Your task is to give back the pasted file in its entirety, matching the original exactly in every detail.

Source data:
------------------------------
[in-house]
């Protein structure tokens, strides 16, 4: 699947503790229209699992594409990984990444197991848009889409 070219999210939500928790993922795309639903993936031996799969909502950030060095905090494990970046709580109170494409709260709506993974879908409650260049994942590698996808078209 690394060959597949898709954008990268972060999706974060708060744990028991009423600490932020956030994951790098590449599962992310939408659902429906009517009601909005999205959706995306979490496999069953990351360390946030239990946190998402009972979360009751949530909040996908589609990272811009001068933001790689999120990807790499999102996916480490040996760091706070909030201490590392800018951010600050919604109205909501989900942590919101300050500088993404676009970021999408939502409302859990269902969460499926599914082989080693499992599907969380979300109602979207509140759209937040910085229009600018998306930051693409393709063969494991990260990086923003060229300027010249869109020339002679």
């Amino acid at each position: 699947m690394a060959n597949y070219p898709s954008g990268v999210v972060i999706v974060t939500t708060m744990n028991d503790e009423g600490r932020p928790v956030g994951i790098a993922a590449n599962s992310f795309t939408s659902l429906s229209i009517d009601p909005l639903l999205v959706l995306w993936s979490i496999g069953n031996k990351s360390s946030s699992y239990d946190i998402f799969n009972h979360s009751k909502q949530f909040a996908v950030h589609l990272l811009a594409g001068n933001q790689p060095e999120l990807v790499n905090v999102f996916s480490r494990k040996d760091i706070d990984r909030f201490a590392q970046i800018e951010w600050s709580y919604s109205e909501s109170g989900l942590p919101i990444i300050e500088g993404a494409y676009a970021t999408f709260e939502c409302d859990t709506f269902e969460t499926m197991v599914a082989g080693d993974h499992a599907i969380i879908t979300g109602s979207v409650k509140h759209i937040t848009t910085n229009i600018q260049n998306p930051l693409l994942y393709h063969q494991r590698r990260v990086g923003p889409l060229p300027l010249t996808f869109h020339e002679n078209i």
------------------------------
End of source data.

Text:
[in-house]
């Protein structure tokens, strides 16, 4: 699947503790229209699992594409990984990444197991848009889409 070219999210939500928790993922795309639903993936031996799969909502950030060095905090494990970046709580109170494409709260709506993974879908409650260049994942590698996808078209 690394060959597949898709954008990268972060999706974060708060744990028991009423600490932020956030994951790098590449599962992310939408659902429906009517009601909005999205959706995306979490496999069953990351360390946030239990946190998402009972979360009751949530909040996908589609990272811009001068933001790689999120990807790499999102996916480490040996760091706070909030201490590392800018951010600050919604109205909501989900942590919101300050500088993404676009970021999408939502409302859990269902969460499926599914082989080693499992599907969380979300109602979207509140759209937040910085229009600018998306930051693409393709063969494991990260990086923003060229300027010249869109020339002679």
């Amino acid at each position: 699947m690394a060959n597949y070219p898709s954008g990268v999210v972060i999706v974060t939500t708060m744990n028991d503790e009423g600490r932020p928790v956030g994951i790098a993922a590449n599962s992310f795309t939408s659902l429906s229209i009517d009601p909005l639903l999205v959706l995306w993936s979490i496999g069953n031996k990351s360390s946030s699992y239990d946190i998402f799969n009972h979360s009751k909502q949530f909040a996908v950030h589609l990272l811009a594409g001068n933001q790689p060095e999120l990807v790499n905090v999102f996916s480490r494990k040996d760091i706070d990984r909030f201490a590392q970046i800018e951010w600050s709580y919604s109205e909501s109170g989900l942590p919101i990444i300050e500088g993404a494409y676009a970021t999408f709260e939502c409302d859990t709506f269902e969460t499926m197991v599914a082989g080693d993974h499992a599907i969380i879908t979300g109602s979207v409650k509140h759209i937040t848009t910085n229009i600018q260049n998306p930051l693409l994942y393709h063969q494991r590698r990260v990086g923003p889409l060229p300027l010249t996808f869109h020339e002679n078209i």